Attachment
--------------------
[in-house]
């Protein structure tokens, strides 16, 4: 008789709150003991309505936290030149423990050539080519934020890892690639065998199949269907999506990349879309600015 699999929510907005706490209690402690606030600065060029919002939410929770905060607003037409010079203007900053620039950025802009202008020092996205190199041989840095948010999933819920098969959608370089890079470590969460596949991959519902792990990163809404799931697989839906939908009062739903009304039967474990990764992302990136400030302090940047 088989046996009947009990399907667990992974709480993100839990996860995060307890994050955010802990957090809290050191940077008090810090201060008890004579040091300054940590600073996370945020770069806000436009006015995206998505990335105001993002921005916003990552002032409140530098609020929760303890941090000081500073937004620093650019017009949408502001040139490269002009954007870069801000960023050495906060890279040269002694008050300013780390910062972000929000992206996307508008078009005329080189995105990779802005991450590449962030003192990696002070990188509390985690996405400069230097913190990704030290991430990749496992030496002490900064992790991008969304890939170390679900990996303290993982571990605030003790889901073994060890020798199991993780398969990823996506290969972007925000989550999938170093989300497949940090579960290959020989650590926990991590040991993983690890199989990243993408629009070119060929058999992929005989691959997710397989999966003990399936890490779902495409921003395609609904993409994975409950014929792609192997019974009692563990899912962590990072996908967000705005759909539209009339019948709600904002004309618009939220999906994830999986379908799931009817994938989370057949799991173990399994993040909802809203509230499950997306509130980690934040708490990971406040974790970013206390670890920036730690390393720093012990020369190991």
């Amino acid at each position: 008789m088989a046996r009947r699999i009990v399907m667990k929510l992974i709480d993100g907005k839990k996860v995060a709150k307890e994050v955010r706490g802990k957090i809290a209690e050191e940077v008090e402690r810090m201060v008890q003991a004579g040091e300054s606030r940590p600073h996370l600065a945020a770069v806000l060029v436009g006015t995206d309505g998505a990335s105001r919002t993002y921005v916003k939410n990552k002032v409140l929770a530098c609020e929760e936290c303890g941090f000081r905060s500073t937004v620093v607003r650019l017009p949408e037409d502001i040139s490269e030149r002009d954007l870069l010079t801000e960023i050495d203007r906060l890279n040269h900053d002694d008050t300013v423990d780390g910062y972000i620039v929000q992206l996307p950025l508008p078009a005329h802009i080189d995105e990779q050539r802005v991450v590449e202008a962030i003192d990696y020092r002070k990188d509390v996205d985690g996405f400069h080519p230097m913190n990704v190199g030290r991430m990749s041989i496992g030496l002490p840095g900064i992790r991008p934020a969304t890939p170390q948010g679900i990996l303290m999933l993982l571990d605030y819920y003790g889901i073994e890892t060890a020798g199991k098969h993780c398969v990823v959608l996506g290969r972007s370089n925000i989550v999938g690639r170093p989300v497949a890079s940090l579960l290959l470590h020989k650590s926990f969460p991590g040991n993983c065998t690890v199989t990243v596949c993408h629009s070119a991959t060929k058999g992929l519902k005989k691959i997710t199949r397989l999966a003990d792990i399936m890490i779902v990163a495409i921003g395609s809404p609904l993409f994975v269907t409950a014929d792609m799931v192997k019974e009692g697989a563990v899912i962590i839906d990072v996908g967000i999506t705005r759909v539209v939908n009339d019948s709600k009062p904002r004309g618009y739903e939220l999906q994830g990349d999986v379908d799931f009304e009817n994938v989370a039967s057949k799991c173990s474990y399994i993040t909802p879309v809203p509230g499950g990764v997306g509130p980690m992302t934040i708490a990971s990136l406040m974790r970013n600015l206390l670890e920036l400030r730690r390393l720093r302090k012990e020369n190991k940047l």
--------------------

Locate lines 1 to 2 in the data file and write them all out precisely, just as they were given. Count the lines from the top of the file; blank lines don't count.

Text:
[in-house]
């Protein structure tokens, strides 16, 4: 008789709150003991309505936290030149423990050539080519934020890892690639065998199949269907999506990349879309600015 699999929510907005706490209690402690606030600065060029919002939410929770905060607003037409010079203007900053620039950025802009202008020092996205190199041989840095948010999933819920098969959608370089890079470590969460596949991959519902792990990163809404799931697989839906939908009062739903009304039967474990990764992302990136400030302090940047 088989046996009947009990399907667990992974709480993100839990996860995060307890994050955010802990957090809290050191940077008090810090201060008890004579040091300054940590600073996370945020770069806000436009006015995206998505990335105001993002921005916003990552002032409140530098609020929760303890941090000081500073937004620093650019017009949408502001040139490269002009954007870069801000960023050495906060890279040269002694008050300013780390910062972000929000992206996307508008078009005329080189995105990779802005991450590449962030003192990696002070990188509390985690996405400069230097913190990704030290991430990749496992030496002490900064992790991008969304890939170390679900990996303290993982571990605030003790889901073994060890020798199991993780398969990823996506290969972007925000989550999938170093989300497949940090579960290959020989650590926990991590040991993983690890199989990243993408629009070119060929058999992929005989691959997710397989999966003990399936890490779902495409921003395609609904993409994975409950014929792609192997019974009692563990899912962590990072996908967000705005759909539209009339019948709600904002004309618009939220999906994830999986379908799931009817994938989370057949799991173990399994993040909802809203509230499950997306509130980690934040708490990971406040974790970013206390670890920036730690390393720093012990020369190991």